Serial printers usually use either hardware flow control (RTS/CTS) or software-based flow control (XON/XOFF). There are pins on a serial connection that can be used for hardware data flow control when printing such as RTS (request to send) or CTS (clear to send). When the receiving device is ready to accept data, it raises (sends an electric signal on) its RTS pin. This signal comes across to the other end of the cable on the CTS pin and indicates that it is ok to transmit data. If the print buffer in the printer fills up, the printer drops the CTS signal, and the computer holds additional data until the CTS is raised again. Figure 11-7 shows how the pins connect to the wires when the housing is opened.
Figure 11-7. A serial connector dismantled
We will not discuss the other pins not commonly used in printing such as CD (carrier detect), DSR (dataset ready), DTR (data terminal ready), and others.
To communicate with a local serial printer, you use a device file. An example of a serial device file is the following:
crw-rw---- 1 root uucp 4, 64 Jan 2 07:31 ttyS0
You can get information about a serial port by using the setserial command:
# setserial /dev/ttyS0 /dev/ttyS0, UART: 16550A, Port: 0x03f8, IRQ: 4
You can gather additional settings data about a serial port by using the sty command. The stty command enables you to print and manipulate serial line settings such as speed, the bit setting, parity, character translation, number of columns, and so on. Here is an example output from stty that reports all the current settings on a serial port:
# stty -F /dev/ttyS0 -a speed 9600 baud; rows 0; columns 0; line = 0; intr = ^C; quit = ^\; erase = ^?; kill = ^U; eof = ^D; eol = <undef>; eol2 = <undef>; start = ^Q; stop = ^S; susp = ^Z; rprnt = ^R; werase = ^W; lnext = ^V; flush = ^O; min = 1; time = 0; -parenb -parodd cs8 hupcl -cstopb cread clocal -crtscts -ignbrk -brkint -ignpar -parmrk -inpck -istrip -inlcr -igncr icrnl ixon \ -ixoff -iuclc -ixany -imaxbel opost -olcuc -ocrnl onlcr -onocr -onlret -ofill -ofdel nl0 cr0 tab0 bs0 \ vt0 ff0 isig icanon iexten echo echoe echok -echonl -noflsh -xcase -tostop -echoprt echoctl echoke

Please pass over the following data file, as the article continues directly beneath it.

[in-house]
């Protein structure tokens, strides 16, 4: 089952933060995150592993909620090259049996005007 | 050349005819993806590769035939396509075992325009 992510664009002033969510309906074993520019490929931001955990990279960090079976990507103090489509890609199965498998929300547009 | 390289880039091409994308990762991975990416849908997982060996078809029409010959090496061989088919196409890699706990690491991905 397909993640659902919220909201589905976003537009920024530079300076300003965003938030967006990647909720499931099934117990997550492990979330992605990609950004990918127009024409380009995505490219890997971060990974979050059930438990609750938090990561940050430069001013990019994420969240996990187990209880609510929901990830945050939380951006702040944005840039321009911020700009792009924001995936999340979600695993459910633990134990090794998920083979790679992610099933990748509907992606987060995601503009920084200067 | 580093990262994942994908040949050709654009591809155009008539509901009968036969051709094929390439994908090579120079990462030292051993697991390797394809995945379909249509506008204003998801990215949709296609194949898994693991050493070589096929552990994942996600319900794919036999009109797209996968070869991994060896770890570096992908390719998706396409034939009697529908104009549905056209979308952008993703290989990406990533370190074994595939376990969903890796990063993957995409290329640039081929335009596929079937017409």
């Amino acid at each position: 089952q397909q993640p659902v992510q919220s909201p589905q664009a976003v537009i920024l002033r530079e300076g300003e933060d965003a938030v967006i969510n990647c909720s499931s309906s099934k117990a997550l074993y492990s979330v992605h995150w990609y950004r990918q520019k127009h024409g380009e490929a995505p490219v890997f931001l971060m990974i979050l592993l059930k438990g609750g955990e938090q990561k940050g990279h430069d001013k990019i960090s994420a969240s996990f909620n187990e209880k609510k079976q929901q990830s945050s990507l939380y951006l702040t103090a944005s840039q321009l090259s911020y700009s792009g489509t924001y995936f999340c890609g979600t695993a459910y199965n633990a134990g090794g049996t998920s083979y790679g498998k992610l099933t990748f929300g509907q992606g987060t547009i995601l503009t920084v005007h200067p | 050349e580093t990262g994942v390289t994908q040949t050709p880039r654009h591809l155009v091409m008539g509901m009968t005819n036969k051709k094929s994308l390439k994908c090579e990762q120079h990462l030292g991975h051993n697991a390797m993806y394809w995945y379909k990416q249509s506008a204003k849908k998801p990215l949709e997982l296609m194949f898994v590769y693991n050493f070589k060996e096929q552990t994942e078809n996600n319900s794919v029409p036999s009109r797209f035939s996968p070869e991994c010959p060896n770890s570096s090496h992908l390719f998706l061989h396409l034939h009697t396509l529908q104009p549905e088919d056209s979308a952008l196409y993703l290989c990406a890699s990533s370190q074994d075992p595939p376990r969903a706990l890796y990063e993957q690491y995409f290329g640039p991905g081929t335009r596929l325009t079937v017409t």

If the printer is connected and set up correctly, you should be able to send a file using cat to the device, and it should come out on the printer. It may look funny because of formatting or line feed issues.
# cat afile > /dev/ttyS0
This command opens the serial port and transmits the data across the transmit pin to the printer. The printer then takes the data and prints it. However, the data might be stair-stepped, which looks like this:
See Dick run.
This error happens because of a mismatch in end of line characters. In Linux and UNIX, the end of line is signaled in text streams by a line feed (LF). You will sometimes also see this notated with a \n character. With DOS, Windows, and other systems, an end of line comprises a carriage return and a line feed (CR/LF). If you look at the stty options, you can see that the onlcr option specifies whether an LF should be changed into CR/LF. To set the onlcr flag, run this command:
# stty -F /dev/ttyS0 onlcr
To unset the onlcr flag, use:
# stty -F /dev/ttyS0 -onlcr
To set a baud rate for a serial line to 9600 baud, issue the following command:
# stty -F /dev/ttyS0 9600